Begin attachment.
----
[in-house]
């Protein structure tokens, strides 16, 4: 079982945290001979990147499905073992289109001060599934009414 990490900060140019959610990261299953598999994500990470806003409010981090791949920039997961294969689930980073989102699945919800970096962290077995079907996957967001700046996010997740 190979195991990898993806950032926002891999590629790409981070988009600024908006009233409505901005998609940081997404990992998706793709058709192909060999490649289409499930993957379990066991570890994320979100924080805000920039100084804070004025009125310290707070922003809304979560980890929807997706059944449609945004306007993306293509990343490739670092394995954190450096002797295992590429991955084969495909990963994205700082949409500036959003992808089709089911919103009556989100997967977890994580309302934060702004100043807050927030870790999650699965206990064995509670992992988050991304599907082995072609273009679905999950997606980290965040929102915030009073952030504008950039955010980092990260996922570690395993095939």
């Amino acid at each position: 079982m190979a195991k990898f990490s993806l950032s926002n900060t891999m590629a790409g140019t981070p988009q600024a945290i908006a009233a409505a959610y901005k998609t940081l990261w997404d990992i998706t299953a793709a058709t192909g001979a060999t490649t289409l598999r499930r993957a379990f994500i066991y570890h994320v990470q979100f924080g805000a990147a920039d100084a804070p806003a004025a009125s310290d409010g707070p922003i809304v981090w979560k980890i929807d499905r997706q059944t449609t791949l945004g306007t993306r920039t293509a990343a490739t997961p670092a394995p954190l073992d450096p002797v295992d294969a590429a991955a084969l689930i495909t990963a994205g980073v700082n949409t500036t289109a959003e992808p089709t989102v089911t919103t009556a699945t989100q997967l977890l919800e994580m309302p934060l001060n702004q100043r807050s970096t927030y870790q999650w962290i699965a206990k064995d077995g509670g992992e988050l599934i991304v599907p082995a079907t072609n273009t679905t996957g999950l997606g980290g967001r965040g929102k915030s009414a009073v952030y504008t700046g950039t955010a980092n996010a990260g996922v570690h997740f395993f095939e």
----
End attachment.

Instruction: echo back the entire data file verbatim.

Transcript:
[in-house]
């Protein structure tokens, strides 16, 4: 079982945290001979990147499905073992289109001060599934009414 990490900060140019959610990261299953598999994500990470806003409010981090791949920039997961294969689930980073989102699945919800970096962290077995079907996957967001700046996010997740 190979195991990898993806950032926002891999590629790409981070988009600024908006009233409505901005998609940081997404990992998706793709058709192909060999490649289409499930993957379990066991570890994320979100924080805000920039100084804070004025009125310290707070922003809304979560980890929807997706059944449609945004306007993306293509990343490739670092394995954190450096002797295992590429991955084969495909990963994205700082949409500036959003992808089709089911919103009556989100997967977890994580309302934060702004100043807050927030870790999650699965206990064995509670992992988050991304599907082995072609273009679905999950997606980290965040929102915030009073952030504008950039955010980092990260996922570690395993095939």
């Amino acid at each position: 079982m190979a195991k990898f990490s993806l950032s926002n900060t891999m590629a790409g140019t981070p988009q600024a945290i908006a009233a409505a959610y901005k998609t940081l990261w997404d990992i998706t299953a793709a058709t192909g001979a060999t490649t289409l598999r499930r993957a379990f994500i066991y570890h994320v990470q979100f924080g805000a990147a920039d100084a804070p806003a004025a009125s310290d409010g707070p922003i809304v981090w979560k980890i929807d499905r997706q059944t449609t791949l945004g306007t993306r920039t293509a990343a490739t997961p670092a394995p954190l073992d450096p002797v295992d294969a590429a991955a084969l689930i495909t990963a994205g980073v700082n949409t500036t289109a959003e992808p089709t989102v089911t919103t009556a699945t989100q997967l977890l919800e994580m309302p934060l001060n702004q100043r807050s970096t927030y870790q999650w962290i699965a206990k064995d077995g509670g992992e988050l599934i991304v599907p082995a079907t072609n273009t679905t996957g999950l997606g980290g967001r965040g929102k915030s009414a009073v952030y504008t700046g950039t955010a980092n996010a990260g996922v570690h997740f395993f095939e």